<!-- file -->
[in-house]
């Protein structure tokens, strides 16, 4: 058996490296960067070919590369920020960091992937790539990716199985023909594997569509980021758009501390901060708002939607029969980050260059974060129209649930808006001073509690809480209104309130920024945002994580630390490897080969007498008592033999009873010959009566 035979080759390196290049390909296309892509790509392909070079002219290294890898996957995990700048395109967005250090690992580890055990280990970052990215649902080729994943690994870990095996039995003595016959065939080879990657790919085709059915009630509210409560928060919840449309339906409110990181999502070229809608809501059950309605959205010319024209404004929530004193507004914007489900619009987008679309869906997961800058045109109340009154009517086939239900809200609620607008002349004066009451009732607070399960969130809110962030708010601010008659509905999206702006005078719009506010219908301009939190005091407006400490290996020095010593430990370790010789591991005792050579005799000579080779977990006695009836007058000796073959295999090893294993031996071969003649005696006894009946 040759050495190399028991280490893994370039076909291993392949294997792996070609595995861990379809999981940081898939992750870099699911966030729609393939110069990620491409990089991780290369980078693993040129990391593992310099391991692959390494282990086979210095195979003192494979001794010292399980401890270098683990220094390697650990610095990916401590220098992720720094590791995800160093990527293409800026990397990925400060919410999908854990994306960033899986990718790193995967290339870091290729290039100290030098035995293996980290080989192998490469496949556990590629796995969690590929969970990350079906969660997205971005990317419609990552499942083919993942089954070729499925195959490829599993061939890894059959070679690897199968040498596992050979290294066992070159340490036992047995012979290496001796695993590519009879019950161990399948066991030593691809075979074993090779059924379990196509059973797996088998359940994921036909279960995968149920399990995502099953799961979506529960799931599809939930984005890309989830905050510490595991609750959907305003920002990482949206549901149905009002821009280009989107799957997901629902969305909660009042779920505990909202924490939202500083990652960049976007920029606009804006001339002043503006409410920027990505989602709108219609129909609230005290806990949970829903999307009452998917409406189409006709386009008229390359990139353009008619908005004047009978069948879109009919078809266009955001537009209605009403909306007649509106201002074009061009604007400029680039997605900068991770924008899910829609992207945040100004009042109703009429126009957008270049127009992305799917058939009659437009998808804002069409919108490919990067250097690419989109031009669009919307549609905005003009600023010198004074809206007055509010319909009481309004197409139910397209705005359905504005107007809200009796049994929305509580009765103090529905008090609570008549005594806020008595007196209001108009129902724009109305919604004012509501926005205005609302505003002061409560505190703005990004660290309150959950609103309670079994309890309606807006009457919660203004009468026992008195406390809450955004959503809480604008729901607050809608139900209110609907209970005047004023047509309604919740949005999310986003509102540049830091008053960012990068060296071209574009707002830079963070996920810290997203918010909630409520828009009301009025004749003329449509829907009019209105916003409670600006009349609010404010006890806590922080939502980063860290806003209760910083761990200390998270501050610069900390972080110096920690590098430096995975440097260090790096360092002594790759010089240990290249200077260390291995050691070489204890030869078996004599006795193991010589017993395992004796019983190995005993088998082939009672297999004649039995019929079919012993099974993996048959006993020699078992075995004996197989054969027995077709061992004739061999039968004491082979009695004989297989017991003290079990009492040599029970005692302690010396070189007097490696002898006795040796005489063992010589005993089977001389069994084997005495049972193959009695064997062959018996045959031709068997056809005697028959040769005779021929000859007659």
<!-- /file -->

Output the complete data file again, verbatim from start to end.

[in-house]
């Protein structure tokens, strides 16, 4: 058996490296960067070919590369920020960091992937790539990716199985023909594997569509980021758009501390901060708002939607029969980050260059974060129209649930808006001073509690809480209104309130920024945002994580630390490897080969007498008592033999009873010959009566 035979080759390196290049390909296309892509790509392909070079002219290294890898996957995990700048395109967005250090690992580890055990280990970052990215649902080729994943690994870990095996039995003595016959065939080879990657790919085709059915009630509210409560928060919840449309339906409110990181999502070229809608809501059950309605959205010319024209404004929530004193507004914007489900619009987008679309869906997961800058045109109340009154009517086939239900809200609620607008002349004066009451009732607070399960969130809110962030708010601010008659509905999206702006005078719009506010219908301009939190005091407006400490290996020095010593430990370790010789591991005792050579005799000579080779977990006695009836007058000796073959295999090893294993031996071969003649005696006894009946 040759050495190399028991280490893994370039076909291993392949294997792996070609595995861990379809999981940081898939992750870099699911966030729609393939110069990620491409990089991780290369980078693993040129990391593992310099391991692959390494282990086979210095195979003192494979001794010292399980401890270098683990220094390697650990610095990916401590220098992720720094590791995800160093990527293409800026990397990925400060919410999908854990994306960033899986990718790193995967290339870091290729290039100290030098035995293996980290080989192998490469496949556990590629796995969690590929969970990350079906969660997205971005990317419609990552499942083919993942089954070729499925195959490829599993061939890894059959070679690897199968040498596992050979290294066992070159340490036992047995012979290496001796695993590519009879019950161990399948066991030593691809075979074993090779059924379990196509059973797996088998359940994921036909279960995968149920399990995502099953799961979506529960799931599809939930984005890309989830905050510490595991609750959907305003920002990482949206549901149905009002821009280009989107799957997901629902969305909660009042779920505990909202924490939202500083990652960049976007920029606009804006001339002043503006409410920027990505989602709108219609129909609230005290806990949970829903999307009452998917409406189409006709386009008229390359990139353009008619908005004047009978069948879109009919078809266009955001537009209605009403909306007649509106201002074009061009604007400029680039997605900068991770924008899910829609992207945040100004009042109703009429126009957008270049127009992305799917058939009659437009998808804002069409919108490919990067250097690419989109031009669009919307549609905005003009600023010198004074809206007055509010319909009481309004197409139910397209705005359905504005107007809200009796049994929305509580009765103090529905008090609570008549005594806020008595007196209001108009129902724009109305919604004012509501926005205005609302505003002061409560505190703005990004660290309150959950609103309670079994309890309606807006009457919660203004009468026992008195406390809450955004959503809480604008729901607050809608139900209110609907209970005047004023047509309604919740949005999310986003509102540049830091008053960012990068060296071209574009707002830079963070996920810290997203918010909630409520828009009301009025004749003329449509829907009019209105916003409670600006009349609010404010006890806590922080939502980063860290806003209760910083761990200390998270501050610069900390972080110096920690590098430096995975440097260090790096360092002594790759010089240990290249200077260390291995050691070489204890030869078996004599006795193991010589017993395992004796019983190995005993088998082939009672297999004649039995019929079919012993099974993996048959006993020699078992075995004996197989054969027995077709061992004739061999039968004491082979009695004989297989017991003290079990009492040599029970005692302690010396070189007097490696002898006795040796005489063992010589005993089977001389069994084997005495049972193959009695064997062959018996045959031709068997056809005697028959040769005779021929000859007659």